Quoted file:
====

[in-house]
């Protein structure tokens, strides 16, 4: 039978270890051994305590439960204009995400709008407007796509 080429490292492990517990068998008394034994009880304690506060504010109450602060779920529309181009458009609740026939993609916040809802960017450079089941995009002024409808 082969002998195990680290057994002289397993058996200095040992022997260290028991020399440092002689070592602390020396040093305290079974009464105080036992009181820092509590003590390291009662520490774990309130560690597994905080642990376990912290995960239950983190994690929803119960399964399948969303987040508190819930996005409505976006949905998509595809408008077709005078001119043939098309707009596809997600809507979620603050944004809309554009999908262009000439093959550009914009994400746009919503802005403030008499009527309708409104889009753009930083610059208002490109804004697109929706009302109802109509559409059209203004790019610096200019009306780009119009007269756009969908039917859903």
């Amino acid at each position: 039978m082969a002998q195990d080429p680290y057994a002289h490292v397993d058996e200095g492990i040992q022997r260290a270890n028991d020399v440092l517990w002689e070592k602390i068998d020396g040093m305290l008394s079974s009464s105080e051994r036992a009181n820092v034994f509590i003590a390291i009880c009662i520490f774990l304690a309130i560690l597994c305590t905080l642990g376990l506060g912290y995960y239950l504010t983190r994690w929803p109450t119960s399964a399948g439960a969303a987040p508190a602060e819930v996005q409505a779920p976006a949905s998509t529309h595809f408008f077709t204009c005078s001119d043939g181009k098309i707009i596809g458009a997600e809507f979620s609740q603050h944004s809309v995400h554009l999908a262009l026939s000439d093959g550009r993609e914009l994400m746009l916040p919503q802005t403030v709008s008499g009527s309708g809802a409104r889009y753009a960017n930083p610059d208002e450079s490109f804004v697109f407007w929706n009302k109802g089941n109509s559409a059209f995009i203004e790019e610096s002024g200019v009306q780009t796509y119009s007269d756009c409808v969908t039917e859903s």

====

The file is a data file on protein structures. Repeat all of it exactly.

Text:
[in-house]
């Protein structure tokens, strides 16, 4: 039978270890051994305590439960204009995400709008407007796509 080429490292492990517990068998008394034994009880304690506060504010109450602060779920529309181009458009609740026939993609916040809802960017450079089941995009002024409808 082969002998195990680290057994002289397993058996200095040992022997260290028991020399440092002689070592602390020396040093305290079974009464105080036992009181820092509590003590390291009662520490774990309130560690597994905080642990376990912290995960239950983190994690929803119960399964399948969303987040508190819930996005409505976006949905998509595809408008077709005078001119043939098309707009596809997600809507979620603050944004809309554009999908262009000439093959550009914009994400746009919503802005403030008499009527309708409104889009753009930083610059208002490109804004697109929706009302109802109509559409059209203004790019610096200019009306780009119009007269756009969908039917859903």
């Amino acid at each position: 039978m082969a002998q195990d080429p680290y057994a002289h490292v397993d058996e200095g492990i040992q022997r260290a270890n028991d020399v440092l517990w002689e070592k602390i068998d020396g040093m305290l008394s079974s009464s105080e051994r036992a009181n820092v034994f509590i003590a390291i009880c009662i520490f774990l304690a309130i560690l597994c305590t905080l642990g376990l506060g912290y995960y239950l504010t983190r994690w929803p109450t119960s399964a399948g439960a969303a987040p508190a602060e819930v996005q409505a779920p976006a949905s998509t529309h595809f408008f077709t204009c005078s001119d043939g181009k098309i707009i596809g458009a997600e809507f979620s609740q603050h944004s809309v995400h554009l999908a262009l026939s000439d093959g550009r993609e914009l994400m746009l916040p919503q802005t403030v709008s008499g009527s309708g809802a409104r889009y753009a960017n930083p610059d208002e450079s490109f804004v697109f407007w929706n009302k109802g089941n109509s559409a059209f995009i203004e790019e610096s002024g200019v009306q780009t796509y119009s007269d756009c409808v969908t039917e859903s």